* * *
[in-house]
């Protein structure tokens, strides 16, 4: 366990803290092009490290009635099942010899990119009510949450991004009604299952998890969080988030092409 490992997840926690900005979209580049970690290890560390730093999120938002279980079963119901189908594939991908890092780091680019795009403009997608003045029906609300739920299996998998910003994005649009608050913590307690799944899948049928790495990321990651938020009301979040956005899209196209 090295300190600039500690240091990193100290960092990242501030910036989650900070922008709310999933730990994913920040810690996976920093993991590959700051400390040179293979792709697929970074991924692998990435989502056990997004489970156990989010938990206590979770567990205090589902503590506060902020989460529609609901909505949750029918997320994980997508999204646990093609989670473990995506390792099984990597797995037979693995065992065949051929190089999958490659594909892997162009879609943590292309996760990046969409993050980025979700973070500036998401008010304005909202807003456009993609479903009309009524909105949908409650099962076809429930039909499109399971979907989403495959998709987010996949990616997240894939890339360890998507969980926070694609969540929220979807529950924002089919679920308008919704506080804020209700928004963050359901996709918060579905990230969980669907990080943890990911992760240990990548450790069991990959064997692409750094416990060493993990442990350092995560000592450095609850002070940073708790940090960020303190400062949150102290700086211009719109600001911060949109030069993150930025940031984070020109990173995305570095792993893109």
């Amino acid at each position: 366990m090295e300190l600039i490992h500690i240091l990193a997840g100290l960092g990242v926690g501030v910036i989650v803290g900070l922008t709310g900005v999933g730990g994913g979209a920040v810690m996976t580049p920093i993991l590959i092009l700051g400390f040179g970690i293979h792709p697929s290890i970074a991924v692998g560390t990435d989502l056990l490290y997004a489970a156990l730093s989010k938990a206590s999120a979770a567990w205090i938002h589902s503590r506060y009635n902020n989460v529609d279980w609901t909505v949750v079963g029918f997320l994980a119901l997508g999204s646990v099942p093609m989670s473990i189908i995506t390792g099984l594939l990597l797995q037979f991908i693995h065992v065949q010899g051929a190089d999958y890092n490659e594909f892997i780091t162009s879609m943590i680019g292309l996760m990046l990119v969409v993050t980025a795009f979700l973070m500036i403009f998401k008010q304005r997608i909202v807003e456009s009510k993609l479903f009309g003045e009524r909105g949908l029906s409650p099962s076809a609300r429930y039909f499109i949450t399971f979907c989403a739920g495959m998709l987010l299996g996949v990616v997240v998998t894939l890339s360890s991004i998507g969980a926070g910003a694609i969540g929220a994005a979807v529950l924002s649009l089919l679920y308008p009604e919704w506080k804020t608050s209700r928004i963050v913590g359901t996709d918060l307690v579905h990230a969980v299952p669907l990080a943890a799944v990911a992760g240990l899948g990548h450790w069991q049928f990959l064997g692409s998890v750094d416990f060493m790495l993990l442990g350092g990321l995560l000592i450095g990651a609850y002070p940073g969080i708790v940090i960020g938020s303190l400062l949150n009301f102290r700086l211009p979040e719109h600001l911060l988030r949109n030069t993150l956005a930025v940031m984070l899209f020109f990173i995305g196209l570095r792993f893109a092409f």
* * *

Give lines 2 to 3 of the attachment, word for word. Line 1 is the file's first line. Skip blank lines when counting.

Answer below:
């Protein structure tokens, strides 16, 4: 366990803290092009490290009635099942010899990119009510949450991004009604299952998890969080988030092409 490992997840926690900005979209580049970690290890560390730093999120938002279980079963119901189908594939991908890092780091680019795009403009997608003045029906609300739920299996998998910003994005649009608050913590307690799944899948049928790495990321990651938020009301979040956005899209196209 090295300190600039500690240091990193100290960092990242501030910036989650900070922008709310999933730990994913920040810690996976920093993991590959700051400390040179293979792709697929970074991924692998990435989502056990997004489970156990989010938990206590979770567990205090589902503590506060902020989460529609609901909505949750029918997320994980997508999204646990093609989670473990995506390792099984990597797995037979693995065992065949051929190089999958490659594909892997162009879609943590292309996760990046969409993050980025979700973070500036998401008010304005909202807003456009993609479903009309009524909105949908409650099962076809429930039909499109399971979907989403495959998709987010996949990616997240894939890339360890998507969980926070694609969540929220979807529950924002089919679920308008919704506080804020209700928004963050359901996709918060579905990230969980669907990080943890990911992760240990990548450790069991990959064997692409750094416990060493993990442990350092995560000592450095609850002070940073708790940090960020303190400062949150102290700086211009719109600001911060949109030069993150930025940031984070020109990173995305570095792993893109």
């Amino acid at each position: 366990m090295e300190l600039i490992h500690i240091l990193a997840g100290l960092g990242v926690g501030v910036i989650v803290g900070l922008t709310g900005v999933g730990g994913g979209a920040v810690m996976t580049p920093i993991l590959i092009l700051g400390f040179g970690i293979h792709p697929s290890i970074a991924v692998g560390t990435d989502l056990l490290y997004a489970a156990l730093s989010k938990a206590s999120a979770a567990w205090i938002h589902s503590r506060y009635n902020n989460v529609d279980w609901t909505v949750v079963g029918f997320l994980a119901l997508g999204s646990v099942p093609m989670s473990i189908i995506t390792g099984l594939l990597l797995q037979f991908i693995h065992v065949q010899g051929a190089d999958y890092n490659e594909f892997i780091t162009s879609m943590i680019g292309l996760m990046l990119v969409v993050t980025a795009f979700l973070m500036i403009f998401k008010q304005r997608i909202v807003e456009s009510k993609l479903f009309g003045e009524r909105g949908l029906s409650p099962s076809a609300r429930y039909f499109i949450t399971f979907c989403a739920g495959m998709l987010l299996g996949v990616v997240v998998t894939l890339s360890s991004i998507g969980a926070g910003a694609i969540g929220a994005a979807v529950l924002s649009l089919l679920y308008p009604e919704w506080k804020t608050s209700r928004i963050v913590g359901t996709d918060l307690v579905h990230a969980v299952p669907l990080a943890a799944v990911a992760g240990l899948g990548h450790w069991q049928f990959l064997g692409s998890v750094d416990f060493m790495l993990l442990g350092g990321l995560l000592i450095g990651a609850y002070p940073g969080i708790v940090i960020g938020s303190l400062l949150n009301f102290r700086l211009p979040e719109h600001l911060l988030r949109n030069t993150l956005a930025v940031m984070l899209f020109f990173i995305g196209l570095r792993f893109a092409f």